By Madison Red, Staff Reporter
Photos by Cissy Ming, Copy Editor
Refreshingly different than anything Conestoga has put on before, The Mystery of Edwin Drood surprised audiences with its unique interactiveness. Cast members walked in the aisles conversing with the audience. Princess Puffer even sat down on one person’s lap while singing her solo “The Wages of Sin.” From the costumes and sets to the music, the play deviated from the traditional format of a standard musical.
Costumes were authentic and helped bring the play to life. The stage makeup complimented the costumes. Everyone looked like they had stepped right out of the 1800s and onto the stage. Jasper’s mustache, the Reverend’s mutton chops and even Princess Puffer’s fake wrinkles made the characters seem more real.
The set crew truly outdid themselves this year. From the opium den to the market square to Jasper’s dining room, each set was detailed and artfully built. What really stole the show was the steam engine. Complete with a headlight and smoke stack, the train provided a wonderful backdrop for “A Private Investigation.”
Unfortunately, the music from the pit was not recognizable or very upbeat. Although it was not as catchy as past ’Stoga musicals, it was still entertaining. The pit’s accompaniment complimented the cast’s voices and never missed a beat. All of the students in the pit wore old fashioned black hats with red ribbons, which was interesting. The actors also interacted with the pit several times, which set the play apart from past musicals. One person in the pit even gave Princess Puffer a flower.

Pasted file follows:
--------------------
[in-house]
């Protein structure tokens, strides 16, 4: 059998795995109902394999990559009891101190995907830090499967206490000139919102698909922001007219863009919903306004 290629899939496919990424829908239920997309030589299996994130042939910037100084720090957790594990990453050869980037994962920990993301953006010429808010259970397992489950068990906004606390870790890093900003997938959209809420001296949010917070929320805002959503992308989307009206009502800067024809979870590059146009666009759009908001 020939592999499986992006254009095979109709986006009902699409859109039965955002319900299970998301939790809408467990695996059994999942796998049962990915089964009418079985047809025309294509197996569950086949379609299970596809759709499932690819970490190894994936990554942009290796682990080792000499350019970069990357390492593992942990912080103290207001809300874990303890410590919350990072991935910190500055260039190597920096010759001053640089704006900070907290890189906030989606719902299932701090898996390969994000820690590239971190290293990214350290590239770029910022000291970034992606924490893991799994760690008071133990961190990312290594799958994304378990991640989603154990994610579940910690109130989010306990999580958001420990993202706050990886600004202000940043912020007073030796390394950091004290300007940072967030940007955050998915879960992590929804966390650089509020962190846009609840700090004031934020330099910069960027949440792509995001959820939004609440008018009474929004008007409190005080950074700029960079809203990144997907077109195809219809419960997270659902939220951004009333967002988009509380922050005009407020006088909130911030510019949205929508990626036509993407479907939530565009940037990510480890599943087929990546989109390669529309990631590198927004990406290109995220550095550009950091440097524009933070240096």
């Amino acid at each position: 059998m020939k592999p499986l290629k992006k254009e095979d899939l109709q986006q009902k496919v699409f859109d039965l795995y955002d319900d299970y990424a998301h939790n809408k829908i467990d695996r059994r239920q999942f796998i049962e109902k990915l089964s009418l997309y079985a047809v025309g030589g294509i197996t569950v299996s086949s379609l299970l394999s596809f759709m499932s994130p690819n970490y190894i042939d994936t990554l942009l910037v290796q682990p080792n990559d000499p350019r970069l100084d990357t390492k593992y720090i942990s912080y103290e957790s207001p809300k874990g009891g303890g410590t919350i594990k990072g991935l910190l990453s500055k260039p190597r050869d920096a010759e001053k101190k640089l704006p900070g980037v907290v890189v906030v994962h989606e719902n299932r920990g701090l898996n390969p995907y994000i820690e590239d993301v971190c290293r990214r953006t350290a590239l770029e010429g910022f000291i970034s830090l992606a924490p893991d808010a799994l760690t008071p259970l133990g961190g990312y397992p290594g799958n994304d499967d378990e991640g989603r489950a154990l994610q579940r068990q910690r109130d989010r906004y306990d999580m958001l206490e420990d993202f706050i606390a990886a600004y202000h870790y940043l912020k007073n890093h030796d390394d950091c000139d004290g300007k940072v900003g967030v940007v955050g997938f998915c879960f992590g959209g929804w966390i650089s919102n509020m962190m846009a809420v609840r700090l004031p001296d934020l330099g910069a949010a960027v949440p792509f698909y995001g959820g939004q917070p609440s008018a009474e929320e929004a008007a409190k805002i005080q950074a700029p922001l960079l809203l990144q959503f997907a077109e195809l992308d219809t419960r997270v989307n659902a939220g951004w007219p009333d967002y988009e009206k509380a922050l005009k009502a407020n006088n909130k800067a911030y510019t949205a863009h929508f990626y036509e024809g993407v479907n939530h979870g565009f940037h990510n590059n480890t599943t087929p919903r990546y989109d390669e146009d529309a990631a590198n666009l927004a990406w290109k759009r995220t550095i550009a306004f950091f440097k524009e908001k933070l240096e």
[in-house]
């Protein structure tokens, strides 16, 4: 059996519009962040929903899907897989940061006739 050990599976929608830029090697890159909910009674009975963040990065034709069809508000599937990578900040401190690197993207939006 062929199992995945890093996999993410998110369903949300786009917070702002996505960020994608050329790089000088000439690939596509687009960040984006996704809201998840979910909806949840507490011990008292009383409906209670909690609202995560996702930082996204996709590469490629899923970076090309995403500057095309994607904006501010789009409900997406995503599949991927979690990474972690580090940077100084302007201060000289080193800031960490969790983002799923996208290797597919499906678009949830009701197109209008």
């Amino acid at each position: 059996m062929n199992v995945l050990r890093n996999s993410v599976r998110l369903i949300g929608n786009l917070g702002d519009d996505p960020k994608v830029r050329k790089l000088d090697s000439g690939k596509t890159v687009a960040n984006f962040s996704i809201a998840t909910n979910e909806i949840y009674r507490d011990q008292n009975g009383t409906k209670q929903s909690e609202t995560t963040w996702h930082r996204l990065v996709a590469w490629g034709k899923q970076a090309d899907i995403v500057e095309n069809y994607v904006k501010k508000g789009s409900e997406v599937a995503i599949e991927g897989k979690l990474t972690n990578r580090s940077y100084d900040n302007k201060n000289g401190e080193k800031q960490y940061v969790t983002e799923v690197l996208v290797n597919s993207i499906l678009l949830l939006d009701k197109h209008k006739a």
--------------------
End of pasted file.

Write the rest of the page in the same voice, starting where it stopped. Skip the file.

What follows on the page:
There were some spot-on British accents among the cast, and there were some that were not as good. Despite this variation, all the actors and actresses stayed in character and used accents before the play started and throughout intermission. It made the production come to life and made you feel more connected with the characters.
Let’s face it, Conestoga’s The Mystery of Edwin Drood was rather hard to follow, albeit excellently performed. The beginning of the first act whisks you from place to place rather rapidly with some difficult-to-understand commentary from the Chairman. Throughout the performance, there were interruptions to introduce actors from within the play that made the scenes feel a little choppy. However, at the end everything came together, leaving the viewer with only a few questions about the vague subplots.
The cast flooded into the audience during the middle of Act II, asking the audience who they believed the murder was. Several even stood up on the armrests of chairs to count votes. It was a unique experience. However, I prefer my actors to stay on the stage. It is impressive to note that all of the seven leads had to be prepared just in case they were chosen to sing “Murderer’s Confession”.
The Mystery of Edwin Drood did not disappoint. Despite its hard-to-follow subplots and dark songs, the cast and crew did charm the audience with their sets, voices and costumes. Just like every year, Conestoga continued its tradition of delighting its audiences with a well performed musical.